VATICAN CITY — Cardinals across Europe used their Holy Thursday sermons to defend Pope Benedict XVI from accusations he played a role in covering up sex abuse scandals, and an increasingly angry Vatican sought to deflect any criticism in the Western media.
The relationship between the church and the media has become increasingly bitter as the scandal buffeting the 1 billion-member church has touched the pontiff himself. On Wednesday, the church singled out the New York Times for criticism in an unusually harsh attack. A New York Times spokeswoman defended the articles and said no one has cast doubt on the reported facts.
Western news organizations, including the Associated Press, have reported extensively on the burgeoning scandal, and new details have emerged on an almost daily basis.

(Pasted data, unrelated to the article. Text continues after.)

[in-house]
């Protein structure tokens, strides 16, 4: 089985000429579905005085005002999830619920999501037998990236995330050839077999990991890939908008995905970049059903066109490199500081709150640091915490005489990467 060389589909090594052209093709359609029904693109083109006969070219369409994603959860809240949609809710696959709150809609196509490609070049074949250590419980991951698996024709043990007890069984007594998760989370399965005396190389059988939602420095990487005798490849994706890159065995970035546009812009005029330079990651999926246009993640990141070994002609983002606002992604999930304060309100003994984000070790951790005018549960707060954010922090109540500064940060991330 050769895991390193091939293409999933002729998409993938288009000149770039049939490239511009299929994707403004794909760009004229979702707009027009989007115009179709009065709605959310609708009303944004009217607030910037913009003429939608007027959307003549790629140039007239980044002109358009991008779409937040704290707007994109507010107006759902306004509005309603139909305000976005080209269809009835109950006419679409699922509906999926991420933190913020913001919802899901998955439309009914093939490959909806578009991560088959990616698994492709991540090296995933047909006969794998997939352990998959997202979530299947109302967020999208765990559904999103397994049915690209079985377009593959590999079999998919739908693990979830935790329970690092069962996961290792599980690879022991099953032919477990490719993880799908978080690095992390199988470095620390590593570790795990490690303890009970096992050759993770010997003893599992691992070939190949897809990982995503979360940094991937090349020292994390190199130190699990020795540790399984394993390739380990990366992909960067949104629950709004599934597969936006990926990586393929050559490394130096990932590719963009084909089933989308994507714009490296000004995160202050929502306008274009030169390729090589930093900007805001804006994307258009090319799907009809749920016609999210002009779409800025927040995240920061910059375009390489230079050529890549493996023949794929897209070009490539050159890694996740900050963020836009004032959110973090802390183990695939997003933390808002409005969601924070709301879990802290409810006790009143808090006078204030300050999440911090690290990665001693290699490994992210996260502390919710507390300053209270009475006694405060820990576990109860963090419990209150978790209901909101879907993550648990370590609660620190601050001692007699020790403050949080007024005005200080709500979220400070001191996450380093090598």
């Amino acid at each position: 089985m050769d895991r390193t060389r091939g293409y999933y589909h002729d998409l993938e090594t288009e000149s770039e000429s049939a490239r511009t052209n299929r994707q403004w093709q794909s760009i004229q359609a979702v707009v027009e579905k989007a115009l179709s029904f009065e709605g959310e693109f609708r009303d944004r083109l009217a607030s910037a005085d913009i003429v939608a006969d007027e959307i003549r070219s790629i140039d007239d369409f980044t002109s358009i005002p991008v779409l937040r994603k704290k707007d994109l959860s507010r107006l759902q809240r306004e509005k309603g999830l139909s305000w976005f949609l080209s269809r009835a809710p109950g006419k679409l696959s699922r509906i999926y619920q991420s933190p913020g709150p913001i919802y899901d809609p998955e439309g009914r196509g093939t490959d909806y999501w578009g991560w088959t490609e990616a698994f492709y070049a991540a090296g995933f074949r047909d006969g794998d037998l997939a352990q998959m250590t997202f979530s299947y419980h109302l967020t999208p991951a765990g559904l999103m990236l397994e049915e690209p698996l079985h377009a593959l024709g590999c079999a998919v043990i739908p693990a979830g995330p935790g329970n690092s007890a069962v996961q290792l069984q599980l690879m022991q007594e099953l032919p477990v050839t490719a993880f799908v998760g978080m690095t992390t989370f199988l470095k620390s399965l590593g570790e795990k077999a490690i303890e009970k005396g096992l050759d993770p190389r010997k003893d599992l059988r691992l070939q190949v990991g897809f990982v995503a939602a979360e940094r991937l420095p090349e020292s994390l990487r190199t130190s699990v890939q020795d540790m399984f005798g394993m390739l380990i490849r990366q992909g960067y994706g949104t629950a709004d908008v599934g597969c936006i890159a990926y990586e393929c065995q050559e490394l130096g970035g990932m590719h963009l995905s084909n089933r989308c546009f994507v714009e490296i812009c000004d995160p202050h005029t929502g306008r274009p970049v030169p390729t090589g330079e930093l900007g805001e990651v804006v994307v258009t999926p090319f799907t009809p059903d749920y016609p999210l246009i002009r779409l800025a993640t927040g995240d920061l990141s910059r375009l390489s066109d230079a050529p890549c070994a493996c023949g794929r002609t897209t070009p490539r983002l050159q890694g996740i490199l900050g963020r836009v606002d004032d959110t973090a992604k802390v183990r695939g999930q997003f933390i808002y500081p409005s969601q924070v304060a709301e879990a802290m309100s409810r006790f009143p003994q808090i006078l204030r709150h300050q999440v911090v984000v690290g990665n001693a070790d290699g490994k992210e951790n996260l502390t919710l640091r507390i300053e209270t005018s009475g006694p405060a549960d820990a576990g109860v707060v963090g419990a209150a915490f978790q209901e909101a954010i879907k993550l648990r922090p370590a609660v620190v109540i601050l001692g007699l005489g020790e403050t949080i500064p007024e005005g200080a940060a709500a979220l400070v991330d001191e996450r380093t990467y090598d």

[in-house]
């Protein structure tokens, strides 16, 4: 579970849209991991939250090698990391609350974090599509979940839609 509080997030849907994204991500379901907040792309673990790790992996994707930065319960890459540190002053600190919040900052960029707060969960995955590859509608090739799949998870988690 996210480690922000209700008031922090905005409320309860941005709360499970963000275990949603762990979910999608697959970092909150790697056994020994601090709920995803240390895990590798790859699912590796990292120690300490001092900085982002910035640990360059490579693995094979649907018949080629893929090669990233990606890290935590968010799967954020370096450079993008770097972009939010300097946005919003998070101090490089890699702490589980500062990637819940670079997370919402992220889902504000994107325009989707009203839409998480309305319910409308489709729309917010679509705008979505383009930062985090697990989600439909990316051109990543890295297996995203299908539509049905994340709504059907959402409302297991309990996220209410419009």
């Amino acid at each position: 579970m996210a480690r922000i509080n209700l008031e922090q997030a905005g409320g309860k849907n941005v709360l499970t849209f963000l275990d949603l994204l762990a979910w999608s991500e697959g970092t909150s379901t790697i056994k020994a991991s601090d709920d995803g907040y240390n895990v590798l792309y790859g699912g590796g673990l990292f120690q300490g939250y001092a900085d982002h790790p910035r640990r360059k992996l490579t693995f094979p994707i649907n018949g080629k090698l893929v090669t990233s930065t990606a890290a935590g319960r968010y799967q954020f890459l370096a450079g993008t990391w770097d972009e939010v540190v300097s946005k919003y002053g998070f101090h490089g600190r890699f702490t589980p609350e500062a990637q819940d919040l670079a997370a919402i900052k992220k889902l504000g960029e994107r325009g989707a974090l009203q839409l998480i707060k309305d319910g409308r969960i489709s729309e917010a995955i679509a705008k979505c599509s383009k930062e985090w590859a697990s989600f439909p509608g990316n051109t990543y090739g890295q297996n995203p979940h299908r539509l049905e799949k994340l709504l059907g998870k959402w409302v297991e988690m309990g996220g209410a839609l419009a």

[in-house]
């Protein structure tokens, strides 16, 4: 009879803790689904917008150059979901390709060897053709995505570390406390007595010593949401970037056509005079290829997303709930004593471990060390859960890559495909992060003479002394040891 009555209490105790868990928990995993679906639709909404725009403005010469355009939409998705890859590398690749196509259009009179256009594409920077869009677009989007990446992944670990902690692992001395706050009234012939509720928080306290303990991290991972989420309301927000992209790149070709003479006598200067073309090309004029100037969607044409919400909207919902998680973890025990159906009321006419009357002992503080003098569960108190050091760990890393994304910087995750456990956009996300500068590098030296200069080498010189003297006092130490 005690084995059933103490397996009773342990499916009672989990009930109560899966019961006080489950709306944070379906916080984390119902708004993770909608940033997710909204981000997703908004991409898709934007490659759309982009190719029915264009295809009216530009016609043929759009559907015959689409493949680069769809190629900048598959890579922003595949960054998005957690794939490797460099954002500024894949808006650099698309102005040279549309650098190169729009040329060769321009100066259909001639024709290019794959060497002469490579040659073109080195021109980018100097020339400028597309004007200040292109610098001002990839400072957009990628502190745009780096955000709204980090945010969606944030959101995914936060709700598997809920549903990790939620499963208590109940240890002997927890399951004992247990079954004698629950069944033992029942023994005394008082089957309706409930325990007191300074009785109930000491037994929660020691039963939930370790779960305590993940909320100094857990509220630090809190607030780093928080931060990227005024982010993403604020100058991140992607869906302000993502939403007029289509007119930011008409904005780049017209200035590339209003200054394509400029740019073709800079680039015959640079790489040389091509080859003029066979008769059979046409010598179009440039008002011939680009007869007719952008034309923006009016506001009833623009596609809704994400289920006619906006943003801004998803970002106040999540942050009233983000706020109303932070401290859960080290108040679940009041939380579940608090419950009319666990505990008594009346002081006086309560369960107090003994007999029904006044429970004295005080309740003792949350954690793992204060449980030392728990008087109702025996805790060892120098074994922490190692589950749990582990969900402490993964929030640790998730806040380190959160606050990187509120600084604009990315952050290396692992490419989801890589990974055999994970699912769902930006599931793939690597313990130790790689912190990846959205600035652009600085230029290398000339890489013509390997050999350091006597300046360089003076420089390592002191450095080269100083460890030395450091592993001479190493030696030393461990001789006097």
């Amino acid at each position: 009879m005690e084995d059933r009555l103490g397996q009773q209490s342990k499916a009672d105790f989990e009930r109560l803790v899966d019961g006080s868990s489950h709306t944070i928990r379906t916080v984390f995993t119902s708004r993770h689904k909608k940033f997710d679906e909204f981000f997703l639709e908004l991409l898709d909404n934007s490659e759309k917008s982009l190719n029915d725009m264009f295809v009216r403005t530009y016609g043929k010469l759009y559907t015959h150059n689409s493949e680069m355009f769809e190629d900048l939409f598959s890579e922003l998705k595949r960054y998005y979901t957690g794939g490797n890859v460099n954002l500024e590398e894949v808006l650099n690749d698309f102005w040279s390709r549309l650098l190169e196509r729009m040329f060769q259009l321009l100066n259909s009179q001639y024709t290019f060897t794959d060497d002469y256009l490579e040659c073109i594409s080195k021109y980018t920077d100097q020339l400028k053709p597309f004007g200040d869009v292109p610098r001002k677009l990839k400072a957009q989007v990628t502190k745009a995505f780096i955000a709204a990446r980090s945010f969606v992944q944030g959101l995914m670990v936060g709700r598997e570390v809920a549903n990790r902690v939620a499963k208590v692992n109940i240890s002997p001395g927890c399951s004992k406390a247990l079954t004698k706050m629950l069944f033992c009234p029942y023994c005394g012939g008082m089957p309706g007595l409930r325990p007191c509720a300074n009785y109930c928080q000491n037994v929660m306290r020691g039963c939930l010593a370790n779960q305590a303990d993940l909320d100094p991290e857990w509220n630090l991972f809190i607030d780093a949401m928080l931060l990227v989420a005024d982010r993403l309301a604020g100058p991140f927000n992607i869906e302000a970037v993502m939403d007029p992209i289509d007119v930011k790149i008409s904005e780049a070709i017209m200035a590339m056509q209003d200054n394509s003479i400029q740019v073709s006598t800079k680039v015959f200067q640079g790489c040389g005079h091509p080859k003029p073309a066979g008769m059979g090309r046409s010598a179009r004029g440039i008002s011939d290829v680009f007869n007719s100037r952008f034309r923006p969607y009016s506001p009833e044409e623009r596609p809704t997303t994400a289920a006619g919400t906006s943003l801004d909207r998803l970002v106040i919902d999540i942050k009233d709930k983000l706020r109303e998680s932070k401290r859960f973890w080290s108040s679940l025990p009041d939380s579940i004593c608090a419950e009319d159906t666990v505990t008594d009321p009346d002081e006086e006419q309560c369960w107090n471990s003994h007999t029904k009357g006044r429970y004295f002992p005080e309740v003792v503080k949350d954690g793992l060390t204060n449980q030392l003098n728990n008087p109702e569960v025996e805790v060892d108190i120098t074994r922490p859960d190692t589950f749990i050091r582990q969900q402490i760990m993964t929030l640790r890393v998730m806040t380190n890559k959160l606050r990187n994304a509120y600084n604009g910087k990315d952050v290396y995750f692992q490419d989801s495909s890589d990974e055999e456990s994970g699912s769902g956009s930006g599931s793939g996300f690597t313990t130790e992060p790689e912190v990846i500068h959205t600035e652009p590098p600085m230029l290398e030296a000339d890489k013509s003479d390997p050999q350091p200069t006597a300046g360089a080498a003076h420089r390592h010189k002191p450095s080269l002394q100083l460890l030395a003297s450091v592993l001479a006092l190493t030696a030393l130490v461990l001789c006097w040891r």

On Holy Thursday, Benedict first celebrated a Mass in St. Peter's Basilica dedicated to the union between the pope and the world's priests. In the late afternoon, he washed the feet of 12 priests in a ceremony symbolizing humility and commemorating Christ's Last Supper with his 12 apostles on the evening before his Good Friday Crucifixion.
Although there were expectations by some that the pope would address the crisis, Benedict made no reference to the scandal at either ceremony.
Venice's Cardinal Angelo Scola, Warsaw Archbishop Kazimierz Nycz and Vienna's Cardinal Christoph Schoenborn expressed solidarity with Benedict.